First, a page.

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Archived Messages

 

Job Opening: Specialist, Family and K-12 Audiences at Hammer Museum

June 14th 2019

Hi all,   The Hammer Museum is looking for a specialist for family and K-12 audiences, reporting to me. Join an incredible team at a progressive institution with UCLA benefits. Salary range for the UCLA classification for the position is listed on the UCLA Career Opportunities website; however, realistically, the salary is at the lower end of the posted range.   Below is a summary of the position. * * *SPECIALIST, FAMILY AND K-12 AUDIENCES*   The Specialist for Family & K-12 Audiences dev ...Continue Reading

Kress Interpretive Fellow position available

June 12th 2019

Hello! The Museum of Fine Arts, Houston is seeking a Kress Interpretive Fellow, full job description here: https://www.mfah.org/downloads/7312b6ad-9b87-e911-80f9-005056bbc3d7/view   The Kress Interpretive Fellow will work collaboratively with staff in Learning and Interpretation, Curatorial, and Conservation to help create interpretive connections within the Museum of Fine Arts, Houston’s permanent collections: connecting audiences to pre-modern European art; connecting pre-modern European art to arts of the Is ...Continue Reading

RE: Docent Transitions

June 12th 2019

Hi Candie, We have a robust docent program (120-130 active docents) with its own council, annual tour quotas, 8-month training program, and docent categories. This program was created in 1987 so it also has some older participants and those who struggle with change. For docents who no longer tour and typically just attend meetings, we have a Retired Docent category. They are still required to pay our annual $20 Docent/Volunteer membership however are no longer actively leading tours. The benefits include a 10% di ...Continue Reading

Re: Docent Transitions

June 11th 2019

Ahh docents and change. A question as old as time (or at least as old as the volunteer docent system, which is actually about 110 years old). Change is hard, especially for volunteers - who really can be considered closer to an "audience" than "employees" in my estimation. The paradigm of this kind of free labor in era of  the visitor-centered museum is fraught. But if you don't have the option of paying educators. Here are a couple of ideas that might help. *1. Think in terms of changing ...Continue Reading

RE: Docent Transitions

June 11th 2019

Hi all, Just a note on our process here at the Royal BC Museum, for what it is worth: We started a volunteer program transformation about four years ago. This was initiated by me, but early on I created a working group of volunteers to help shape the transformation. This group was a mix of those interested in change, and those resistant to change. The benefit to this was that the room could work it out, and I was facilitating the discussion, and moving the ball forward when needed. We did the hard work toward co ...Continue Reading

RE: Docent Transitions

June 11th 2019

There have been a lot of good points raised here so far.  I agree with what’s been shared so far. For the most part, I think docents are less concerned with things changing and more afraid about how changes will affect their sense of self and belonging at the museum.  The last thing a docent wants is for someone to tell them that they’re irrelevant or over the hill, and sometimes we make changes that suggest that (even if we don’t explicitly say something like that to them.)  To Jill’s point, use the ...Continue Reading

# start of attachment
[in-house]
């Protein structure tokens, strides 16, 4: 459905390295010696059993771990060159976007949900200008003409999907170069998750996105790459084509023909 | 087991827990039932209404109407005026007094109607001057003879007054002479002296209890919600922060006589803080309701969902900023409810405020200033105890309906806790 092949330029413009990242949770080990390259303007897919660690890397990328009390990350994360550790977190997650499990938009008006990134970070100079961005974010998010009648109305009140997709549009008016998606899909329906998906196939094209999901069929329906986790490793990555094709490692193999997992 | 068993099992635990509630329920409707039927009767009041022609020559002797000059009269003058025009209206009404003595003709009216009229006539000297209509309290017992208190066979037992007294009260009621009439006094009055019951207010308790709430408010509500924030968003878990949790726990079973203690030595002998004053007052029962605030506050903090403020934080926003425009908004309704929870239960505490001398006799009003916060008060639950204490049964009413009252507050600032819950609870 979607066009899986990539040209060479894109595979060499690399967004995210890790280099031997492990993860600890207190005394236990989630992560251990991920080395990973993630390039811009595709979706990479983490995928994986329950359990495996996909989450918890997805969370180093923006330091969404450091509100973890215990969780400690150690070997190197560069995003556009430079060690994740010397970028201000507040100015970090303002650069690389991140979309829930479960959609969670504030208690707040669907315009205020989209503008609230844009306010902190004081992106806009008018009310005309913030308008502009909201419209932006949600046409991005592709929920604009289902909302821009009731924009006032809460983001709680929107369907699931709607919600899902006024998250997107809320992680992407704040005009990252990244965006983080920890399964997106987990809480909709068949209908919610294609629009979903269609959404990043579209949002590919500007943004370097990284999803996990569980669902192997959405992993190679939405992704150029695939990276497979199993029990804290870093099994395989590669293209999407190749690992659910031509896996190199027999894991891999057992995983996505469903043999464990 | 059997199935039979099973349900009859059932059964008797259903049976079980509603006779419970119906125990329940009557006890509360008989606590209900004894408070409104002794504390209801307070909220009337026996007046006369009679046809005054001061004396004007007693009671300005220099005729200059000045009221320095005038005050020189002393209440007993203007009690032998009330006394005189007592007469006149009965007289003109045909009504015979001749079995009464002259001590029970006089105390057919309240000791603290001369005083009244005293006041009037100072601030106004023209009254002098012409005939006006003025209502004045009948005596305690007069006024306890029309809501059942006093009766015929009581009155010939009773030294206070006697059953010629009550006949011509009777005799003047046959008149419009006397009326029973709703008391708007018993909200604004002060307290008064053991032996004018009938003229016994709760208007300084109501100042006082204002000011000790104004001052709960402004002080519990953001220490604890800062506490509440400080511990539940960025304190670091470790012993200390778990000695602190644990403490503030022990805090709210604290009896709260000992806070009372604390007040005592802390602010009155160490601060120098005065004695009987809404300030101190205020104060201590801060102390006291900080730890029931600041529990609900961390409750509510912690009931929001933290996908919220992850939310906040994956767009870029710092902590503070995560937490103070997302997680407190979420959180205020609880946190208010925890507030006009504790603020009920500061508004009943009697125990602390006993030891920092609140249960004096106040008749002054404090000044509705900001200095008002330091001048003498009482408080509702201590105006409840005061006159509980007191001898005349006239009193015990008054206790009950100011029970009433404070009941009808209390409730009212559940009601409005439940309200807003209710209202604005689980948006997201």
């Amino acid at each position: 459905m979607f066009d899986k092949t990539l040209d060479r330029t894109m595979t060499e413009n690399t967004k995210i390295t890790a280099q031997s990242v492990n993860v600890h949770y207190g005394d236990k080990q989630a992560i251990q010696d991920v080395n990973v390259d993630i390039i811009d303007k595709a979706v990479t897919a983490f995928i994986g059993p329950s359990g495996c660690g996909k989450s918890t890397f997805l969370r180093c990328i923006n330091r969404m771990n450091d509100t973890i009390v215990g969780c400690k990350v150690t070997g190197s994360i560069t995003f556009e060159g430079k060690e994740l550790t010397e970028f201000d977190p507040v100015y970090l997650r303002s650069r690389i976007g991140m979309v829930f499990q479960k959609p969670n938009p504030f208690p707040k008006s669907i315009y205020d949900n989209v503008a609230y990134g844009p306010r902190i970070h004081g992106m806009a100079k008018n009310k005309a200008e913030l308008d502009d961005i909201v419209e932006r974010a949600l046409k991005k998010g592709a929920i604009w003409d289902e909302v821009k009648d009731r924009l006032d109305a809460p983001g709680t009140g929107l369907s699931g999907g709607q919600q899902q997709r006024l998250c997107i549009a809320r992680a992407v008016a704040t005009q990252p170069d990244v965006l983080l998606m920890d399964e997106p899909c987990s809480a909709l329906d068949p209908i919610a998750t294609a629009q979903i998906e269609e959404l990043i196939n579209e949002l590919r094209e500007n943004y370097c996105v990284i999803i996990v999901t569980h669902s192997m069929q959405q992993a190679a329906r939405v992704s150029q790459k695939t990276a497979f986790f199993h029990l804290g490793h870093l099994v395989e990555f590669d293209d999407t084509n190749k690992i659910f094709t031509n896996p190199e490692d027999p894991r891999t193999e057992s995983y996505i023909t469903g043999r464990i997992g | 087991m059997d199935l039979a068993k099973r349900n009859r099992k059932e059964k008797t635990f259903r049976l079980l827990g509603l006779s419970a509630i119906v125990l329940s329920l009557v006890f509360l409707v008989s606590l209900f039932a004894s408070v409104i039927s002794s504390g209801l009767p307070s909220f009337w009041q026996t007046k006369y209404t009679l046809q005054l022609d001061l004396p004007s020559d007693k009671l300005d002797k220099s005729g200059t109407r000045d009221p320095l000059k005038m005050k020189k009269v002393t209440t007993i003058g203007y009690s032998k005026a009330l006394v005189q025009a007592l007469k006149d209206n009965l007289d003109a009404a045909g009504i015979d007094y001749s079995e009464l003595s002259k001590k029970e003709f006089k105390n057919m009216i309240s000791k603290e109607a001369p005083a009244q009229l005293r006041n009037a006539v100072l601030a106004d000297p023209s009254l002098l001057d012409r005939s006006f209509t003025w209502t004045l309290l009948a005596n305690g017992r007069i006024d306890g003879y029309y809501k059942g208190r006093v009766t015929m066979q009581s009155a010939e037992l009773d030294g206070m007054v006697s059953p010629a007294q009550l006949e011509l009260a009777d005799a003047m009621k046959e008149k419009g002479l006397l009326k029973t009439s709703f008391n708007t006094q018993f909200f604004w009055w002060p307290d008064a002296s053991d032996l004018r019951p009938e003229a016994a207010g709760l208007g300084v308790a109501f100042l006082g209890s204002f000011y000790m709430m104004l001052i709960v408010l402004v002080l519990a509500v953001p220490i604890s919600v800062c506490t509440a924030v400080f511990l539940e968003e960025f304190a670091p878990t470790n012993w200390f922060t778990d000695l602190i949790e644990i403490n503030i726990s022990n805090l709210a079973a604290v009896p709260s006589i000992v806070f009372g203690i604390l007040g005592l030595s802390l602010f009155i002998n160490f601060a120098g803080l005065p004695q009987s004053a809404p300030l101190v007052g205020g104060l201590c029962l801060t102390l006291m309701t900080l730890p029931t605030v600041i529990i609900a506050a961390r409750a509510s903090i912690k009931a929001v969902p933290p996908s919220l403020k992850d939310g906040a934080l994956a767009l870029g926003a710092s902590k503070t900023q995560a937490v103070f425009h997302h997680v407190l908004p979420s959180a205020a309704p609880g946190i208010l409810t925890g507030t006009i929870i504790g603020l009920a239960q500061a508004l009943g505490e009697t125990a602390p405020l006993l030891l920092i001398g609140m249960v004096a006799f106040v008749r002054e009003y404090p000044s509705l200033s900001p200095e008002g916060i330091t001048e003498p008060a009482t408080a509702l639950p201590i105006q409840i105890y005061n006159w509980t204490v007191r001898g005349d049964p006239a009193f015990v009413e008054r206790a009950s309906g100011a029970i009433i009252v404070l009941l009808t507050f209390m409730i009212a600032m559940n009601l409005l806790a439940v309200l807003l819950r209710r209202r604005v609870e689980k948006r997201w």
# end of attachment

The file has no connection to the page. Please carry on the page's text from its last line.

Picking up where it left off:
Re: Docent Transitions

June 11th 2019

Great tips and suggestions all! I should note that I have been with this group a bit over 2 years now, so the change is/has been slow and gradual. Lots of great insights to consider. I love this list serve! *From:* [email protected] <[email protected]> on behalf of Pamela Reister [email protected] [talk at museum-ed.org] <[email protected]> *Sent:* Tuesday, June 11, 2019 12:35:42 PM *To:* talk at museum-ed.org *Subject:* Re: [talk] Docent Transitions As Sean said, so much could be said.  Als ...Continue Reading

Re: Docent Transitions

June 11th 2019

As Sean said, so much could be said. Also, make changes gradually to avoid mutiny.Candie, you specifically asked about seasonal docents. Our bread and butter docent program is for K-12 schools  so there is a natural slow down in the summer and we don't have meetings then. Recently we have added programs for university bridge programs, however, and we have a dedicated group of docents who want to tour these high school students who need some extra prep for university. Most of our docents would fall into y ...Continue Reading

RE: Docent Transitions

June 11th 2019

So much I could say, and I’m sure you’ll get a lot of pointers from folks, but for now I’ll keep it simple and perhaps follow up with more later. The key: Don’t try to change too much too fast. If you slowly turn the boat over a year or two, the passengers won’t notice. If you make a sharp turn right away, as I think many people in our shoes attempt, you get Docents forcing brand-new, dynamic, qualified presidents to resign. Sean Mobley | Volunteer Coordinator The Museum of Flight 9404 East Marginal Way S Seat ...Continue Reading

Re: Docent Transitions

June 11th 2019

Oh, the ever-present docent predicament. They’re so wonderful, and so necessary, but some can be very resistant to change. I remember dealing with some docents who were so angry over really necessary changes that they forced a brand-new, dynamic, and qualified president to resign.One tactic I’ve successfully used is to co-opt them as experts. Flattery gets you everywhere, especially with volunteers who often feel unappreciated and so assert power wherever they can. One way to do this is to hold a meeting-including ...Continue Reading

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